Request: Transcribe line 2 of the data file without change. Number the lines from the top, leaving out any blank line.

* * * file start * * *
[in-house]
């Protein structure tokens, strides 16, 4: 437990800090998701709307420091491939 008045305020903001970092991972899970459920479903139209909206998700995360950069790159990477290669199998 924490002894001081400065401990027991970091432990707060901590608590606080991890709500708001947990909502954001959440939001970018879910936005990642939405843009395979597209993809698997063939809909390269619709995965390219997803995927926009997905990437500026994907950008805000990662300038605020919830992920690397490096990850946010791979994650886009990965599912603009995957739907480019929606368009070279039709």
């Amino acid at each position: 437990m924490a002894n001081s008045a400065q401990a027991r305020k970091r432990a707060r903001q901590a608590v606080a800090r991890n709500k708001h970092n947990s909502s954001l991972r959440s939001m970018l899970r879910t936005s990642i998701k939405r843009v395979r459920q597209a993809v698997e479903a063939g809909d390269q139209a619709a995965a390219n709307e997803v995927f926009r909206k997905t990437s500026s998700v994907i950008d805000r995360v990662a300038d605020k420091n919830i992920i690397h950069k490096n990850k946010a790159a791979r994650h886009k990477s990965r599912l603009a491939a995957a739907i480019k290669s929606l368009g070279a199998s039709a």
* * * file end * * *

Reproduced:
């Protein structure tokens, strides 16, 4: 437990800090998701709307420091491939 008045305020903001970092991972899970459920479903139209909206998700995360950069790159990477290669199998 924490002894001081400065401990027991970091432990707060901590608590606080991890709500708001947990909502954001959440939001970018879910936005990642939405843009395979597209993809698997063939809909390269619709995965390219997803995927926009997905990437500026994907950008805000990662300038605020919830992920690397490096990850946010791979994650886009990965599912603009995957739907480019929606368009070279039709």